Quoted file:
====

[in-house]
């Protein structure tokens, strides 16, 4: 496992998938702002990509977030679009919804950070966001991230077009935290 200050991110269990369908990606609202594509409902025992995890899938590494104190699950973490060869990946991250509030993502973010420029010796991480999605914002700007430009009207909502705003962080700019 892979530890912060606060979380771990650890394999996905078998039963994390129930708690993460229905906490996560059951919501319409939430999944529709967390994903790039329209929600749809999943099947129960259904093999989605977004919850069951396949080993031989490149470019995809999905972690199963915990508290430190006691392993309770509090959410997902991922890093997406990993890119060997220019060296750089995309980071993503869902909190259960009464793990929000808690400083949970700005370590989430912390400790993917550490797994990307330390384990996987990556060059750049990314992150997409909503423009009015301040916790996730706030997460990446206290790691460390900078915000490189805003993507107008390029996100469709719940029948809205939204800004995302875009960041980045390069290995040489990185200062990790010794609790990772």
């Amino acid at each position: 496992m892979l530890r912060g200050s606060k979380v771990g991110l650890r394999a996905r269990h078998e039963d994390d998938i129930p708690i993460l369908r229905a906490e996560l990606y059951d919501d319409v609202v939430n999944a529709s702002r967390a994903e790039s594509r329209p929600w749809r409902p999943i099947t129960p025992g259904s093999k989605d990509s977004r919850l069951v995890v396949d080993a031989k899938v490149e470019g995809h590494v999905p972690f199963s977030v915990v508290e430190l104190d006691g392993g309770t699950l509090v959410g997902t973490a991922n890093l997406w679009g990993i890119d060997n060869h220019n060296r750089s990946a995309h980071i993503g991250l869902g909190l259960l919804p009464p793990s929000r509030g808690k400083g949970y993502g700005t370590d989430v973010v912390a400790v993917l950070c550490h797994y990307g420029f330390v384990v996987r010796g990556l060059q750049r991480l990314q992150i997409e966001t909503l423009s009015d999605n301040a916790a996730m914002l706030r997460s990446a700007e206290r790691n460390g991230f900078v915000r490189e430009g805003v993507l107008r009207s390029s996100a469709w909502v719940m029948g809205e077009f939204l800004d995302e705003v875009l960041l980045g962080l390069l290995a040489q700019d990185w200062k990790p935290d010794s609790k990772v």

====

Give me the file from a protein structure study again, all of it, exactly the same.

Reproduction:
[in-house]
């Protein structure tokens, strides 16, 4: 496992998938702002990509977030679009919804950070966001991230077009935290 200050991110269990369908990606609202594509409902025992995890899938590494104190699950973490060869990946991250509030993502973010420029010796991480999605914002700007430009009207909502705003962080700019 892979530890912060606060979380771990650890394999996905078998039963994390129930708690993460229905906490996560059951919501319409939430999944529709967390994903790039329209929600749809999943099947129960259904093999989605977004919850069951396949080993031989490149470019995809999905972690199963915990508290430190006691392993309770509090959410997902991922890093997406990993890119060997220019060296750089995309980071993503869902909190259960009464793990929000808690400083949970700005370590989430912390400790993917550490797994990307330390384990996987990556060059750049990314992150997409909503423009009015301040916790996730706030997460990446206290790691460390900078915000490189805003993507107008390029996100469709719940029948809205939204800004995302875009960041980045390069290995040489990185200062990790010794609790990772």
């Amino acid at each position: 496992m892979l530890r912060g200050s606060k979380v771990g991110l650890r394999a996905r269990h078998e039963d994390d998938i129930p708690i993460l369908r229905a906490e996560l990606y059951d919501d319409v609202v939430n999944a529709s702002r967390a994903e790039s594509r329209p929600w749809r409902p999943i099947t129960p025992g259904s093999k989605d990509s977004r919850l069951v995890v396949d080993a031989k899938v490149e470019g995809h590494v999905p972690f199963s977030v915990v508290e430190l104190d006691g392993g309770t699950l509090v959410g997902t973490a991922n890093l997406w679009g990993i890119d060997n060869h220019n060296r750089s990946a995309h980071i993503g991250l869902g909190l259960l919804p009464p793990s929000r509030g808690k400083g949970y993502g700005t370590d989430v973010v912390a400790v993917l950070c550490h797994y990307g420029f330390v384990v996987r010796g990556l060059q750049r991480l990314q992150i997409e966001t909503l423009s009015d999605n301040a916790a996730m914002l706030r997460s990446a700007e206290r790691n460390g991230f900078v915000r490189e430009g805003v993507l107008r009207s390029s996100a469709w909502v719940m029948g809205e077009f939204l800004d995302e705003v875009l960041l980045g962080l390069l290995a040489q700019d990185w200062k990790p935290d010794s609790k990772v």